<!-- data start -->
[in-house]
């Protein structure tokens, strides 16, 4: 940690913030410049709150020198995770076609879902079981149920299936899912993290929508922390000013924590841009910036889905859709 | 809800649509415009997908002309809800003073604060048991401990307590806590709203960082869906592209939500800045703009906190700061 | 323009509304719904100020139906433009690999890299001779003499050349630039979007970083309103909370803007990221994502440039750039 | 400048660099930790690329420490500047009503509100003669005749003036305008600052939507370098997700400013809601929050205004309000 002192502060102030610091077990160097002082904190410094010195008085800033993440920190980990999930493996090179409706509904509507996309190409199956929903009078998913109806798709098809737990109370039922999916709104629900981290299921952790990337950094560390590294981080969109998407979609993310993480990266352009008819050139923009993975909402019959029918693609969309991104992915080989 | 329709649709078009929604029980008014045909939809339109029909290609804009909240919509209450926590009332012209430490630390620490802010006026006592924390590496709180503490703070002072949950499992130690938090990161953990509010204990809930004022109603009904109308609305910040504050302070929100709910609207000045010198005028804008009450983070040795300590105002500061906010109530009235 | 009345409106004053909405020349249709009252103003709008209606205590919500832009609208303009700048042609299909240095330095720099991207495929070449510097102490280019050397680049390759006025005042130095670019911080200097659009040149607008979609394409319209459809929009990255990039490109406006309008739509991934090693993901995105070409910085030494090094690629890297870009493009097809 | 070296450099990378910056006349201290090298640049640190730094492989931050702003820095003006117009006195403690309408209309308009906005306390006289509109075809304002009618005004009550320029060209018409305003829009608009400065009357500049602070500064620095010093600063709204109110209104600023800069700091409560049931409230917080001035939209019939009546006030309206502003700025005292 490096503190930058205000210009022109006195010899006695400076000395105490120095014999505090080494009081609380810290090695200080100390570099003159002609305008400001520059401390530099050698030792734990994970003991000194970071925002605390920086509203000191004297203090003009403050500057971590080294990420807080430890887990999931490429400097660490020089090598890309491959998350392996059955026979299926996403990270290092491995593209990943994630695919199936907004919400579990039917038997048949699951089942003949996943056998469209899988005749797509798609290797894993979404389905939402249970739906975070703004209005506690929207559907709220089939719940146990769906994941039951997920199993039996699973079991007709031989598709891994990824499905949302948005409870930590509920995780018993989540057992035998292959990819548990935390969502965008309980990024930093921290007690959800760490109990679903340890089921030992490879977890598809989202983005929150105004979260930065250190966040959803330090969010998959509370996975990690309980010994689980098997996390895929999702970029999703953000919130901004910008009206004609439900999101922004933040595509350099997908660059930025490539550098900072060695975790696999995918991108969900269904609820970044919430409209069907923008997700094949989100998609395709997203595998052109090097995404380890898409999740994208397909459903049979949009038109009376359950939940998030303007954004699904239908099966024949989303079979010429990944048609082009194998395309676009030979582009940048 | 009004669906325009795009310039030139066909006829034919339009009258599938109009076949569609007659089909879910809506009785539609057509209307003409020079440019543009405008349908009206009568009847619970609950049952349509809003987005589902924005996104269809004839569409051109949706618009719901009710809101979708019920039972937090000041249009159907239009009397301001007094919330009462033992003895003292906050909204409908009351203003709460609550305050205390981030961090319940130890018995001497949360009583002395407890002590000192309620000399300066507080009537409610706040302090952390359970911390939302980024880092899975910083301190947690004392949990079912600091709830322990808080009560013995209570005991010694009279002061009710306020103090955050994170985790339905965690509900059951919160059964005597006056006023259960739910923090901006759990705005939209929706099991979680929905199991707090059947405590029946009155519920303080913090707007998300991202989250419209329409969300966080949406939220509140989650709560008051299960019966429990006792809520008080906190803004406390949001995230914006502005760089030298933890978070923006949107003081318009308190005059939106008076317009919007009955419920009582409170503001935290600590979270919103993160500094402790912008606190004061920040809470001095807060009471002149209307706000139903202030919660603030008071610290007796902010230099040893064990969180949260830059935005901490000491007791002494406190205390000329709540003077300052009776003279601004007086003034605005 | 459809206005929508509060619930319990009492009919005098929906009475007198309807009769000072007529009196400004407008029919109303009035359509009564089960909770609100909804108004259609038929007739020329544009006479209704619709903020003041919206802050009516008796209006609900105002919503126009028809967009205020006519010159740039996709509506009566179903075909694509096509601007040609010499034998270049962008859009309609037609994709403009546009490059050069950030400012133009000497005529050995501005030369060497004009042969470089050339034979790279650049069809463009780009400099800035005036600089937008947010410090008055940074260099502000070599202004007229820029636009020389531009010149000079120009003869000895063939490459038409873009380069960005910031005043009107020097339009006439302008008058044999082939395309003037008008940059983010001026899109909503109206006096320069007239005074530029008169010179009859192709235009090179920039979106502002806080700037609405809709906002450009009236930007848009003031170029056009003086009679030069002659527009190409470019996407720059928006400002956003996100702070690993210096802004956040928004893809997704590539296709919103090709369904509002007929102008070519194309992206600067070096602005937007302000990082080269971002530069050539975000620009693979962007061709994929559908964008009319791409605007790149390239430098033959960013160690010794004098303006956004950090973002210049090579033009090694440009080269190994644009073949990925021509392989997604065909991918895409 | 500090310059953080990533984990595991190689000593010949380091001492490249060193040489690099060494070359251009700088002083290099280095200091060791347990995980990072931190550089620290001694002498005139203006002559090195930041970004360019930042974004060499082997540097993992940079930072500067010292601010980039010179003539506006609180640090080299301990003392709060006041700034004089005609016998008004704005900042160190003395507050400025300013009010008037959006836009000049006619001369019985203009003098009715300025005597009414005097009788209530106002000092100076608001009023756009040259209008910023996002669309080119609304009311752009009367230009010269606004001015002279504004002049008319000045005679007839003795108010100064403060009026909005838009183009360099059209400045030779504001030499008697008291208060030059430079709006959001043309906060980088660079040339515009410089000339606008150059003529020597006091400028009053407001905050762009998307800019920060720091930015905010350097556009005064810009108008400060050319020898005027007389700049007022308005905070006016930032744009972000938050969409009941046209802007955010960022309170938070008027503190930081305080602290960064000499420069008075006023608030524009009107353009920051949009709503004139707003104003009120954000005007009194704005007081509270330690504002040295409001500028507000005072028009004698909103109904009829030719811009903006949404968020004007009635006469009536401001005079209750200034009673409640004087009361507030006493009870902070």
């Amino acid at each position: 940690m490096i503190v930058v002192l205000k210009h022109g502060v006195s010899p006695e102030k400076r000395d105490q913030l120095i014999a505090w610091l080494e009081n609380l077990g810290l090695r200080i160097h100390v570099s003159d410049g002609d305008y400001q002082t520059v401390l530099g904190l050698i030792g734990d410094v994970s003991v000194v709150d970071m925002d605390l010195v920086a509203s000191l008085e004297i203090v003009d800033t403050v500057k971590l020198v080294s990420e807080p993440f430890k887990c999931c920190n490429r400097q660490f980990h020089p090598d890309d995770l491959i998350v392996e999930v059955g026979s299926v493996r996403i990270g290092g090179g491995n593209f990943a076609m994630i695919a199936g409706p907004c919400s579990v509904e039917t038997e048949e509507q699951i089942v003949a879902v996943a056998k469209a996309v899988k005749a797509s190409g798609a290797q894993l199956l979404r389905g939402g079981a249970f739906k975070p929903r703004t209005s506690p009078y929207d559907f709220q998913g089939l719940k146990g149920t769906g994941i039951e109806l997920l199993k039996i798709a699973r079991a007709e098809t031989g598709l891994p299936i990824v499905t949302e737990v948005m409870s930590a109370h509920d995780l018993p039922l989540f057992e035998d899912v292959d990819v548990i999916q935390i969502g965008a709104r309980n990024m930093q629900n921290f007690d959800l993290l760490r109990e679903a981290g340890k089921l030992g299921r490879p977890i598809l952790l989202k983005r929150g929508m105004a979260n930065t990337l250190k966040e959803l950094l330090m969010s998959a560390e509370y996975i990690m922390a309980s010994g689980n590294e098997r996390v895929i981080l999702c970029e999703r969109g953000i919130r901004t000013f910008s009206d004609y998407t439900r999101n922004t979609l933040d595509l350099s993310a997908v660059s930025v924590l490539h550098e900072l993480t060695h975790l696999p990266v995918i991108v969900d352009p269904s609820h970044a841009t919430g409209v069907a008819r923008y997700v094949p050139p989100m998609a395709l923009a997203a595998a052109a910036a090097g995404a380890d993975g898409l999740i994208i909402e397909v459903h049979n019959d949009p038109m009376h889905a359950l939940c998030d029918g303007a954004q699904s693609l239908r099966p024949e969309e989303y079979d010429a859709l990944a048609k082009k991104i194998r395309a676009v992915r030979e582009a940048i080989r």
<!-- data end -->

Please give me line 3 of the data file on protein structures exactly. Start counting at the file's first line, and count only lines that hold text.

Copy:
């Amino acid at each position: 940690m490096i503190v930058v002192l205000k210009h022109g502060v006195s010899p006695e102030k400076r000395d105490q913030l120095i014999a505090w610091l080494e009081n609380l077990g810290l090695r200080i160097h100390v570099s003159d410049g002609d305008y400001q002082t520059v401390l530099g904190l050698i030792g734990d410094v994970s003991v000194v709150d970071m925002d605390l010195v920086a509203s000191l008085e004297i203090v003009d800033t403050v500057k971590l020198v080294s990420e807080p993440f430890k887990c999931c920190n490429r400097q660490f980990h020089p090598d890309d995770l491959i998350v392996e999930v059955g026979s299926v493996r996403i990270g290092g090179g491995n593209f990943a076609m994630i695919a199936g409706p907004c919400s579990v509904e039917t038997e048949e509507q699951i089942v003949a879902v996943a056998k469209a996309v899988k005749a797509s190409g798609a290797q894993l199956l979404r389905g939402g079981a249970f739906k975070p929903r703004t209005s506690p009078y929207d559907f709220q998913g089939l719940k146990g149920t769906g994941i039951e109806l997920l199993k039996i798709a699973r079991a007709e098809t031989g598709l891994p299936i990824v499905t949302e737990v948005m409870s930590a109370h509920d995780l018993p039922l989540f057992e035998d899912v292959d990819v548990i999916q935390i969502g965008a709104r309980n990024m930093q629900n921290f007690d959800l993290l760490r109990e679903a981290g340890k089921l030992g299921r490879p977890i598809l952790l989202k983005r929150g929508m105004a979260n930065t990337l250190k966040e959803l950094l330090m969010s998959a560390e509370y996975i990690m922390a309980s010994g689980n590294e098997r996390v895929i981080l999702c970029e999703r969109g953000i919130r901004t000013f910008s009206d004609y998407t439900r999101n922004t979609l933040d595509l350099s993310a997908v660059s930025v924590l490539h550098e900072l993480t060695h975790l696999p990266v995918i991108v969900d352009p269904s609820h970044a841009t919430g409209v069907a008819r923008y997700v094949p050139p989100m998609a395709l923009a997203a595998a052109a910036a090097g995404a380890d993975g898409l999740i994208i909402e397909v459903h049979n019959d949009p038109m009376h889905a359950l939940c998030d029918g303007a954004q699904s693609l239908r099966p024949e969309e989303y079979d010429a859709l990944a048609k082009k991104i194998r395309a676009v992915r030979e582009a940048i080989r």